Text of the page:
Human Origins - What Makes Us Human?


Human Origins - What Makes Us Human?

The study of the human species poses a unique problem, which is that the researchers are also the object of the study. Because of this, human attempts at self-explanation has lack in objectivity over the years. For instance, the Greek philosopher Aristotle said that all life was arranged according to a fixed hierarchy, but not surprisingly he then put humans at the top of the order. However, despite all these difficulties, the search to understand who we are and where we come from is indeed a worthwhile quest.

What makes us human and other primates not? Very little. According to the genetic code of our DNA, humans and their closets relative, chimpanzees, are 98% identical. Despite this, it is not difficult to tell a human from a chimpanzee. We have large brains for our body size, something which has been linked to higher intelligence relative to human ancestors and other primates, and we also walk on to legs, which is known as bipedalism. Chimpanzees on the other hand have a specialized way of walking on four legs, also known as knuckle-walking.

Taking another approach, some scientists have reasoned that it is our special cognitive skills what makes us human, such as to make tools and use them, or our capacity for abstraction which has made things like art, music and language possible. These high level cognitive skills may not be as unique to humans as they appear though. Chimpanzees have been observed using rocks to crack open nuts and leaves as a sponge to drink water from a shallow pool. Studies have also shown that American sign language can be taught to apes in captivity, thereby proving that nonhuman primates can learn a symbolic/abstract language.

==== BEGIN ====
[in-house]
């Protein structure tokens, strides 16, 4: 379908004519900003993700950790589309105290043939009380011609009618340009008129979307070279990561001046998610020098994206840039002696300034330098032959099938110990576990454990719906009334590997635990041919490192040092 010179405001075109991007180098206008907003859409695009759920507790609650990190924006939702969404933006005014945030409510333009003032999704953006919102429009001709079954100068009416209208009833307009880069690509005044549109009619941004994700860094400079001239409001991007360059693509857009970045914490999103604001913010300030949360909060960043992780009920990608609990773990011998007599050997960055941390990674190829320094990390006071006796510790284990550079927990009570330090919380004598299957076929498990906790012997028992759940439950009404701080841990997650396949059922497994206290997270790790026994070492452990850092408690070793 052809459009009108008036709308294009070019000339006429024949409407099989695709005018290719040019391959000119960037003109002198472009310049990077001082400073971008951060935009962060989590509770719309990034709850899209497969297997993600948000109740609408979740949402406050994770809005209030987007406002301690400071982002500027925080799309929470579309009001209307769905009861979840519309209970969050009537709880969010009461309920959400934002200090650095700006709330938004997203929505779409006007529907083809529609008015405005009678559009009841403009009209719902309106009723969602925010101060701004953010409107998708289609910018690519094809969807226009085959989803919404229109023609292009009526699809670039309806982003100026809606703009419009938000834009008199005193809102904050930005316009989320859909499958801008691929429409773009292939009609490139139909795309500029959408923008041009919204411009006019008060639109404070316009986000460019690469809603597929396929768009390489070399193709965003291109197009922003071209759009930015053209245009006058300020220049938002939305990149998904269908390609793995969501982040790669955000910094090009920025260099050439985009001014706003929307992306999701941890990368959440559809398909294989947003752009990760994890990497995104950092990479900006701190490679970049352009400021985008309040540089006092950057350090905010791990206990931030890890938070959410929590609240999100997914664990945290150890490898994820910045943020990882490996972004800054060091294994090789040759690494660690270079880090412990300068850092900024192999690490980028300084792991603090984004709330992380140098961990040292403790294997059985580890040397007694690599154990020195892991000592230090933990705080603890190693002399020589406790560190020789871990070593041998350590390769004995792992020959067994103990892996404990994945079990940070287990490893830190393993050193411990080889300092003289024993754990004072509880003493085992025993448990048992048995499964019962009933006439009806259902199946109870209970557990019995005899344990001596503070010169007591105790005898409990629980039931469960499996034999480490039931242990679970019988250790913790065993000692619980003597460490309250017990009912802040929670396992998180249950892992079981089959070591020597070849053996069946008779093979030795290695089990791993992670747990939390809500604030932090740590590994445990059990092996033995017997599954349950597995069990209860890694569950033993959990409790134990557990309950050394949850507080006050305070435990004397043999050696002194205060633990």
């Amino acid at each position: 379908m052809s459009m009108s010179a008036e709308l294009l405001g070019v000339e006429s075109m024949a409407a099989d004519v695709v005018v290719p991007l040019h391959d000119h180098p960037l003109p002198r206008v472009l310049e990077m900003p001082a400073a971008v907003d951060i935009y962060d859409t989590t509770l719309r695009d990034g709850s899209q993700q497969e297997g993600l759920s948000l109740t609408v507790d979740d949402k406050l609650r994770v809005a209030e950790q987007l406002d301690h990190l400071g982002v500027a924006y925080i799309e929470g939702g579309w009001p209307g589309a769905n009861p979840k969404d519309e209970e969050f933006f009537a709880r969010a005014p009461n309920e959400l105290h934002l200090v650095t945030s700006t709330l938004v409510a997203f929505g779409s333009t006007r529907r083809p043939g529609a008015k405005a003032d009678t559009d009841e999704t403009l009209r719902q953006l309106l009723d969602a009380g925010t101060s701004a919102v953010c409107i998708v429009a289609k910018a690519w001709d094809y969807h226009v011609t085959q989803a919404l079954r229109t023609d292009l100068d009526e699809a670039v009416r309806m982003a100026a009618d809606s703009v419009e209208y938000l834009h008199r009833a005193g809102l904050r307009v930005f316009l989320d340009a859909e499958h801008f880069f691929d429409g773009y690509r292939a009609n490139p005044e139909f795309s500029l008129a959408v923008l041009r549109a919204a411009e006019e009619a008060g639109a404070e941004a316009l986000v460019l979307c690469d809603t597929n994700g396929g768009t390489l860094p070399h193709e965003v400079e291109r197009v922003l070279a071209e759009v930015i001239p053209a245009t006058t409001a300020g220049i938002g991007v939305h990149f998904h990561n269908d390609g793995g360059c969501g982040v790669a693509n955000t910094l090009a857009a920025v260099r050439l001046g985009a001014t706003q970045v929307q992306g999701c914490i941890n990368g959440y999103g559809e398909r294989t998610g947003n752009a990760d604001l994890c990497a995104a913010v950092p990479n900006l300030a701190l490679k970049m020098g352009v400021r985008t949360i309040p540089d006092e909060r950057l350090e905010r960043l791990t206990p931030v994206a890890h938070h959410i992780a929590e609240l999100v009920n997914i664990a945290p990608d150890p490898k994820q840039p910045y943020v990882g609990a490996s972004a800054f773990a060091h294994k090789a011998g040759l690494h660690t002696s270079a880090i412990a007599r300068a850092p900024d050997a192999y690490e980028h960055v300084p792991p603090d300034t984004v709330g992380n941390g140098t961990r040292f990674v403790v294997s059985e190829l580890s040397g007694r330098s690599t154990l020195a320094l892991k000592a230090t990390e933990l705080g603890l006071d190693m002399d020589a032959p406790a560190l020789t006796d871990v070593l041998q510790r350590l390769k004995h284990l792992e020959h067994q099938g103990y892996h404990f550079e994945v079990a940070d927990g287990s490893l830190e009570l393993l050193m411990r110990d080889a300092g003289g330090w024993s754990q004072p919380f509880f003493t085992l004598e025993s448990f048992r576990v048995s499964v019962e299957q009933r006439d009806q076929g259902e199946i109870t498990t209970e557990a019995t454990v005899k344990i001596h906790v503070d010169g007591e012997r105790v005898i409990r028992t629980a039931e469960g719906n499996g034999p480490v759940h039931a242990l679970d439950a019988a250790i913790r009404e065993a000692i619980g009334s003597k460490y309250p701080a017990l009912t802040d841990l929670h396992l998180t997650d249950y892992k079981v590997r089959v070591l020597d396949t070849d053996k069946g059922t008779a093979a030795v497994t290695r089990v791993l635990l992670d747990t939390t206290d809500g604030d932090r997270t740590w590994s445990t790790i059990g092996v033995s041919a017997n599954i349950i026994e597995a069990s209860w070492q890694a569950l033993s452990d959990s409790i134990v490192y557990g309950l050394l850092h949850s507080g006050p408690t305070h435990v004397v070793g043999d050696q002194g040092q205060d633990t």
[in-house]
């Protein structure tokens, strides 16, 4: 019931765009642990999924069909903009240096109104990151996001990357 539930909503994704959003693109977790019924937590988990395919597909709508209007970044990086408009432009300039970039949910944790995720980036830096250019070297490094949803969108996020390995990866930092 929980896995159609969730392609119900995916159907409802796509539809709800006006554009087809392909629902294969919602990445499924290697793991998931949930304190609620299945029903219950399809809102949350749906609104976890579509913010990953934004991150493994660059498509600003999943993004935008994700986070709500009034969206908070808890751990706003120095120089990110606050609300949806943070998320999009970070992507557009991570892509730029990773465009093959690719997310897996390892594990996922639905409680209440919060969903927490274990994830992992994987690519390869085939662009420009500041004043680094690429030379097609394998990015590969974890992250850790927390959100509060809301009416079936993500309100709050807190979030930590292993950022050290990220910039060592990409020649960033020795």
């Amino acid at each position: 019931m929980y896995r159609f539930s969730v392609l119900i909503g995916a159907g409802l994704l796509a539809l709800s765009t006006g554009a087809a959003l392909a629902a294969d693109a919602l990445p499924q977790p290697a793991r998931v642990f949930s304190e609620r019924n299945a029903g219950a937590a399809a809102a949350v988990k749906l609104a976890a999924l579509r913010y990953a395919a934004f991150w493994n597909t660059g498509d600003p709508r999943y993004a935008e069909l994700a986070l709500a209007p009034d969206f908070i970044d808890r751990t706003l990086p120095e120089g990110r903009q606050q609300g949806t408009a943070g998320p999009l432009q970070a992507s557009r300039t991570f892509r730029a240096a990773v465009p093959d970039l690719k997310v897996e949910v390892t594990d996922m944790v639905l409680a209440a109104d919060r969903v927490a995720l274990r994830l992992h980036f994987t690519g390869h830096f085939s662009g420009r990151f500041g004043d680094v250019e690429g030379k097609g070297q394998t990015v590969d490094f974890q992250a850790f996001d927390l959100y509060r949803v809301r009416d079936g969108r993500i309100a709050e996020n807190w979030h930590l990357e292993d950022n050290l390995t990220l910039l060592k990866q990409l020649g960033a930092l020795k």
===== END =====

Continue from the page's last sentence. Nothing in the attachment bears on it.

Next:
Despite Aristotle's interpretation, it is clear that humans are part of a large biological spectrum, which makes it difficult for researchers to single out our particular species. That doesn't stop them from trying however. Finding the answer to the question What makes us human? is something many professionals, especially paleoanthropologists, geneticists and archaeologists, have dedicated their careers to. Most of them begin looking back into our evolutionary past.

To sum up - Humans belong to a biological continuum which makes it difficult to single out one species from another, but researchers continue to search for traits that makes humans unique.

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bearclawmedia 4 years ago from Mining Planet Earth

Very nice prose. Thanks

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